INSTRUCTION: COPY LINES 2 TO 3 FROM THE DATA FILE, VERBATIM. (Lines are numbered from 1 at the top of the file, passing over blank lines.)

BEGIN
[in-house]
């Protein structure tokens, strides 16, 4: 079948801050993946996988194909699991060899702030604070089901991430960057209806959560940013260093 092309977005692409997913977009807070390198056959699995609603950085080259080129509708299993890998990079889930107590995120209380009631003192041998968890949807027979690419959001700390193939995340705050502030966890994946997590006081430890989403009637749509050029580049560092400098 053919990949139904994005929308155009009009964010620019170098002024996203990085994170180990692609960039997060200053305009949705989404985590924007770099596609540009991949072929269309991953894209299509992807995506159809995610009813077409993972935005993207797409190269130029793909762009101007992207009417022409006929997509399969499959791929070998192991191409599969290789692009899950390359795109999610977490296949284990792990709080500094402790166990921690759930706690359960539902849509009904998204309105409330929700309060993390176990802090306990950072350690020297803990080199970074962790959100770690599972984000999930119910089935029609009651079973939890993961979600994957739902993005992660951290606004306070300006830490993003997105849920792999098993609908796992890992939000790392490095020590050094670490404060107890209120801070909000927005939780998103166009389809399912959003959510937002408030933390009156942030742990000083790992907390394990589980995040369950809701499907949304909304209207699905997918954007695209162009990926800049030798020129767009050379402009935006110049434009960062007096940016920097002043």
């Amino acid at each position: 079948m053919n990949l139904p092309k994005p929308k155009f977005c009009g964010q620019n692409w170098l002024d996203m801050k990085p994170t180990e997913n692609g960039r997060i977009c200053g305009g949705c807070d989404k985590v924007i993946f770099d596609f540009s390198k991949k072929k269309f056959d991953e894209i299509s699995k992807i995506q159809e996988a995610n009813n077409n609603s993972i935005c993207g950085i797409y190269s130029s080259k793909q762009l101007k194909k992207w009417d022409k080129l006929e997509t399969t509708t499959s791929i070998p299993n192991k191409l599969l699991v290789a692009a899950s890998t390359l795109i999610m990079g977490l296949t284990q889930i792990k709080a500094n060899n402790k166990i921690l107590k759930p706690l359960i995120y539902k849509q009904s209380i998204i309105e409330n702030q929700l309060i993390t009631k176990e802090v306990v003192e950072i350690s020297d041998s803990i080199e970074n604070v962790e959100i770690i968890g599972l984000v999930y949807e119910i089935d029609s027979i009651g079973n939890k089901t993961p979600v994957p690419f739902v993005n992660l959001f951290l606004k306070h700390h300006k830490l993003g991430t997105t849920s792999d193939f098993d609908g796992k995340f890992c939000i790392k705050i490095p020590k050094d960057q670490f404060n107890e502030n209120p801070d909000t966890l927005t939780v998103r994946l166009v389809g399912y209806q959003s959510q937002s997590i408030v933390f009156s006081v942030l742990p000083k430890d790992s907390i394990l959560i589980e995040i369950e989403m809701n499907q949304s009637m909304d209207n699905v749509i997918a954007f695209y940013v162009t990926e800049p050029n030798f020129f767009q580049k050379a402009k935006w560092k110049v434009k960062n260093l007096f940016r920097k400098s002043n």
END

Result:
């Protein structure tokens, strides 16, 4: 079948801050993946996988194909699991060899702030604070089901991430960057209806959560940013260093 092309977005692409997913977009807070390198056959699995609603950085080259080129509708299993890998990079889930107590995120209380009631003192041998968890949807027979690419959001700390193939995340705050502030966890994946997590006081430890989403009637749509050029580049560092400098 053919990949139904994005929308155009009009964010620019170098002024996203990085994170180990692609960039997060200053305009949705989404985590924007770099596609540009991949072929269309991953894209299509992807995506159809995610009813077409993972935005993207797409190269130029793909762009101007992207009417022409006929997509399969499959791929070998192991191409599969290789692009899950390359795109999610977490296949284990792990709080500094402790166990921690759930706690359960539902849509009904998204309105409330929700309060993390176990802090306990950072350690020297803990080199970074962790959100770690599972984000999930119910089935029609009651079973939890993961979600994957739902993005992660951290606004306070300006830490993003997105849920792999098993609908796992890992939000790392490095020590050094670490404060107890209120801070909000927005939780998103166009389809399912959003959510937002408030933390009156942030742990000083790992907390394990589980995040369950809701499907949304909304209207699905997918954007695209162009990926800049030798020129767009050379402009935006110049434009960062007096940016920097002043």
């Amino acid at each position: 079948m053919n990949l139904p092309k994005p929308k155009f977005c009009g964010q620019n692409w170098l002024d996203m801050k990085p994170t180990e997913n692609g960039r997060i977009c200053g305009g949705c807070d989404k985590v924007i993946f770099d596609f540009s390198k991949k072929k269309f056959d991953e894209i299509s699995k992807i995506q159809e996988a995610n009813n077409n609603s993972i935005c993207g950085i797409y190269s130029s080259k793909q762009l101007k194909k992207w009417d022409k080129l006929e997509t399969t509708t499959s791929i070998p299993n192991k191409l599969l699991v290789a692009a899950s890998t390359l795109i999610m990079g977490l296949t284990q889930i792990k709080a500094n060899n402790k166990i921690l107590k759930p706690l359960i995120y539902k849509q009904s209380i998204i309105e409330n702030q929700l309060i993390t009631k176990e802090v306990v003192e950072i350690s020297d041998s803990i080199e970074n604070v962790e959100i770690i968890g599972l984000v999930y949807e119910i089935d029609s027979i009651g079973n939890k089901t993961p979600v994957p690419f739902v993005n992660l959001f951290l606004k306070h700390h300006k830490l993003g991430t997105t849920s792999d193939f098993d609908g796992k995340f890992c939000i790392k705050i490095p020590k050094d960057q670490f404060n107890e502030n209120p801070d909000t966890l927005t939780v998103r994946l166009v389809g399912y209806q959003s959510q937002s997590i408030v933390f009156s006081v942030l742990p000083k430890d790992s907390i394990l959560i589980e995040i369950e989403m809701n499907q949304s009637m909304d209207n699905v749509i997918a954007f695209y940013v162009t990926e800049p050029n030798f020129f767009q580049k050379a402009k935006w560092k110049v434009k960062n260093l007096f940016r920097k400098s002043n």